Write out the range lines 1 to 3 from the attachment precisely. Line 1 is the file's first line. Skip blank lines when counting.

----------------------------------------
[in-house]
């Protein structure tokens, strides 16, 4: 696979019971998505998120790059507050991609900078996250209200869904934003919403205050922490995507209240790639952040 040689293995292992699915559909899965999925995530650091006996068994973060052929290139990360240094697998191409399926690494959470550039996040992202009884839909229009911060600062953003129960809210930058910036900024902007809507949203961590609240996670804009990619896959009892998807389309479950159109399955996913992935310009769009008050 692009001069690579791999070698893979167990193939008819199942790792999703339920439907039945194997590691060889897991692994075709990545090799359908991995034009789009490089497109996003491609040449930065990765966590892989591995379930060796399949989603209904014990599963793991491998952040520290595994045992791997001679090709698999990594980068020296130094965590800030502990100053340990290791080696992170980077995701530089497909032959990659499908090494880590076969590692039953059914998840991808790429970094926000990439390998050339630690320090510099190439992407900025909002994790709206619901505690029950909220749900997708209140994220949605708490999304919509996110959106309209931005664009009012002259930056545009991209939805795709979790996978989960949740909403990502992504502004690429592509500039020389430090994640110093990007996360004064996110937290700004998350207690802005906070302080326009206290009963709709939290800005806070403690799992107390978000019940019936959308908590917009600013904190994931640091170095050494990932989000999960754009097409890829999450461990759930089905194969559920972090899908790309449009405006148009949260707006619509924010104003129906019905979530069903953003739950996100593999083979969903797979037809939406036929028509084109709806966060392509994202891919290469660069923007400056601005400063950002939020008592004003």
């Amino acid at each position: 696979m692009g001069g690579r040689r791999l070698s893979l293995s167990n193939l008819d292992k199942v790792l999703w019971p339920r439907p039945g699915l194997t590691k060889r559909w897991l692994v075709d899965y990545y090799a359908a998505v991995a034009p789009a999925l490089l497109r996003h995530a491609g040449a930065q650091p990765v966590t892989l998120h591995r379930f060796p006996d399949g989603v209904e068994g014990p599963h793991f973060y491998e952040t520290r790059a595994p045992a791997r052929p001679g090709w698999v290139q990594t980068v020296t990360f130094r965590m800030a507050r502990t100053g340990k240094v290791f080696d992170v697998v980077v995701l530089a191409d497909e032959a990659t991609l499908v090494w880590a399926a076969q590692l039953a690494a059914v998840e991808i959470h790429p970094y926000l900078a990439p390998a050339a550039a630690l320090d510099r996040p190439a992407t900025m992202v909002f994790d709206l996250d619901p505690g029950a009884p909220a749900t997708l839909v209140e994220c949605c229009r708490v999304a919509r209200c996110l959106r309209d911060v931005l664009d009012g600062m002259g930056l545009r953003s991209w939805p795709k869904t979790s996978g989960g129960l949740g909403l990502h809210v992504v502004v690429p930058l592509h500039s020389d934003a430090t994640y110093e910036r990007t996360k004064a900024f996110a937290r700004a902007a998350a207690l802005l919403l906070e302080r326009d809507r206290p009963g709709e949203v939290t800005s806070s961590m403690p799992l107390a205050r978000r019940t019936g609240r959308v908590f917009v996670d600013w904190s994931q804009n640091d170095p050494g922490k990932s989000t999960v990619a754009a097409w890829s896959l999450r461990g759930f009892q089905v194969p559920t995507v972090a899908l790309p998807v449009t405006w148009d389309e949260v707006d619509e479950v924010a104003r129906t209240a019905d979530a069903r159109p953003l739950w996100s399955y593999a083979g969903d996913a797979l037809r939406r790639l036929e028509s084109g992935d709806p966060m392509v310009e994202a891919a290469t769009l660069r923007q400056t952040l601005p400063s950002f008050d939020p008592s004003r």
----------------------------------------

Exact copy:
[in-house]
């Protein structure tokens, strides 16, 4: 696979019971998505998120790059507050991609900078996250209200869904934003919403205050922490995507209240790639952040 040689293995292992699915559909899965999925995530650091006996068994973060052929290139990360240094697998191409399926690494959470550039996040992202009884839909229009911060600062953003129960809210930058910036900024902007809507949203961590609240996670804009990619896959009892998807389309479950159109399955996913992935310009769009008050 692009001069690579791999070698893979167990193939008819199942790792999703339920439907039945194997590691060889897991692994075709990545090799359908991995034009789009490089497109996003491609040449930065990765966590892989591995379930060796399949989603209904014990599963793991491998952040520290595994045992791997001679090709698999990594980068020296130094965590800030502990100053340990290791080696992170980077995701530089497909032959990659499908090494880590076969590692039953059914998840991808790429970094926000990439390998050339630690320090510099190439992407900025909002994790709206619901505690029950909220749900997708209140994220949605708490999304919509996110959106309209931005664009009012002259930056545009991209939805795709979790996978989960949740909403990502992504502004690429592509500039020389430090994640110093990007996360004064996110937290700004998350207690802005906070302080326009206290009963709709939290800005806070403690799992107390978000019940019936959308908590917009600013904190994931640091170095050494990932989000999960754009097409890829999450461990759930089905194969559920972090899908790309449009405006148009949260707006619509924010104003129906019905979530069903953003739950996100593999083979969903797979037809939406036929028509084109709806966060392509994202891919290469660069923007400056601005400063950002939020008592004003």
């Amino acid at each position: 696979m692009g001069g690579r040689r791999l070698s893979l293995s167990n193939l008819d292992k199942v790792l999703w019971p339920r439907p039945g699915l194997t590691k060889r559909w897991l692994v075709d899965y990545y090799a359908a998505v991995a034009p789009a999925l490089l497109r996003h995530a491609g040449a930065q650091p990765v966590t892989l998120h591995r379930f060796p006996d399949g989603v209904e068994g014990p599963h793991f973060y491998e952040t520290r790059a595994p045992a791997r052929p001679g090709w698999v290139q990594t980068v020296t990360f130094r965590m800030a507050r502990t100053g340990k240094v290791f080696d992170v697998v980077v995701l530089a191409d497909e032959a990659t991609l499908v090494w880590a399926a076969q590692l039953a690494a059914v998840e991808i959470h790429p970094y926000l900078a990439p390998a050339a550039a630690l320090d510099r996040p190439a992407t900025m992202v909002f994790d709206l996250d619901p505690g029950a009884p909220a749900t997708l839909v209140e994220c949605c229009r708490v999304a919509r209200c996110l959106r309209d911060v931005l664009d009012g600062m002259g930056l545009r953003s991209w939805p795709k869904t979790s996978g989960g129960l949740g909403l990502h809210v992504v502004v690429p930058l592509h500039s020389d934003a430090t994640y110093e910036r990007t996360k004064a900024f996110a937290r700004a902007a998350a207690l802005l919403l906070e302080r326009d809507r206290p009963g709709e949203v939290t800005s806070s961590m403690p799992l107390a205050r978000r019940t019936g609240r959308v908590f917009v996670d600013w904190s994931q804009n640091d170095p050494g922490k990932s989000t999960v990619a754009a097409w890829s896959l999450r461990g759930f009892q089905v194969p559920t995507v972090a899908l790309p998807v449009t405006w148009d389309e949260v707006d619509e479950v924010a104003r129906t209240a019905d979530a069903r159109p953003l739950w996100s399955y593999a083979g969903d996913a797979l037809r939406r790639l036929e028509s084109g992935d709806p966060m392509v310009e994202a891919a290469t769009l660069r923007q400056t952040l601005p400063s950002f008050d939020p008592s004003r």